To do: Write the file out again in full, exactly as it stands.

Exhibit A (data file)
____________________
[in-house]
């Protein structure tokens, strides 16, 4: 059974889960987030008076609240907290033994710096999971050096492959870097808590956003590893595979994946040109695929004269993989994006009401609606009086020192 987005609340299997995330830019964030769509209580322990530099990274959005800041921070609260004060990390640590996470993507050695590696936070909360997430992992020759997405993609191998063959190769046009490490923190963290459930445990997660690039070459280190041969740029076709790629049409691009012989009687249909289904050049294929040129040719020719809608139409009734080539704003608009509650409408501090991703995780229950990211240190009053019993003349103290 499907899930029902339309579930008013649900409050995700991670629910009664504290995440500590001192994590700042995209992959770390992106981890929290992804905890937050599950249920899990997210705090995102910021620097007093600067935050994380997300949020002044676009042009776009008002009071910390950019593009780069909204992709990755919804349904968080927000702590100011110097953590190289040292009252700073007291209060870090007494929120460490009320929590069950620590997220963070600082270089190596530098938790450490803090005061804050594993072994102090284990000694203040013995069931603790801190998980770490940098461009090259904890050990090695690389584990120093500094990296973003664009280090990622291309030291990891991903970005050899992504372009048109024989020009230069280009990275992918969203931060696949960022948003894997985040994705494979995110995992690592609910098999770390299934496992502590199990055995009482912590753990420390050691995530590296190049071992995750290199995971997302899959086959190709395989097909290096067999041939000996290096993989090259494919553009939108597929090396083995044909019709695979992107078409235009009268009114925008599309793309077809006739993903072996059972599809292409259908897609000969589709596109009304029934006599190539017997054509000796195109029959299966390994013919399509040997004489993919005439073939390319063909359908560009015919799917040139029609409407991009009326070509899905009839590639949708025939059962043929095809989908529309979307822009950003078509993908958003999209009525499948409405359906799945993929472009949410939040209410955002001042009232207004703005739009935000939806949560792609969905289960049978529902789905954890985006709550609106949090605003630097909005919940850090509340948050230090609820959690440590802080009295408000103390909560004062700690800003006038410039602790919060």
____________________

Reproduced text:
[in-house]
């Protein structure tokens, strides 16, 4: 059974889960987030008076609240907290033994710096999971050096492959870097808590956003590893595979994946040109695929004269993989994006009401609606009086020192 987005609340299997995330830019964030769509209580322990530099990274959005800041921070609260004060990390640590996470993507050695590696936070909360997430992992020759997405993609191998063959190769046009490490923190963290459930445990997660690039070459280190041969740029076709790629049409691009012989009687249909289904050049294929040129040719020719809608139409009734080539704003608009509650409408501090991703995780229950990211240190009053019993003349103290 499907899930029902339309579930008013649900409050995700991670629910009664504290995440500590001192994590700042995209992959770390992106981890929290992804905890937050599950249920899990997210705090995102910021620097007093600067935050994380997300949020002044676009042009776009008002009071910390950019593009780069909204992709990755919804349904968080927000702590100011110097953590190289040292009252700073007291209060870090007494929120460490009320929590069950620590997220963070600082270089190596530098938790450490803090005061804050594993072994102090284990000694203040013995069931603790801190998980770490940098461009090259904890050990090695690389584990120093500094990296973003664009280090990622291309030291990891991903970005050899992504372009048109024989020009230069280009990275992918969203931060696949960022948003894997985040994705494979995110995992690592609910098999770390299934496992502590199990055995009482912590753990420390050691995530590296190049071992995750290199995971997302899959086959190709395989097909290096067999041939000996290096993989090259494919553009939108597929090396083995044909019709695979992107078409235009009268009114925008599309793309077809006739993903072996059972599809292409259908897609000969589709596109009304029934006599190539017997054509000796195109029959299966390994013919399509040997004489993919005439073939390319063909359908560009015919799917040139029609409407991009009326070509899905009839590639949708025939059962043929095809989908529309979307822009950003078509993908958003999209009525499948409405359906799945993929472009949410939040209410955002001042009232207004703005739009935000939806949560792609969905289960049978529902789905954890985006709550609106949090605003630097909005919940850090509340948050230090609820959690440590802080009295408000103390909560004062700690800003006038410039602790919060």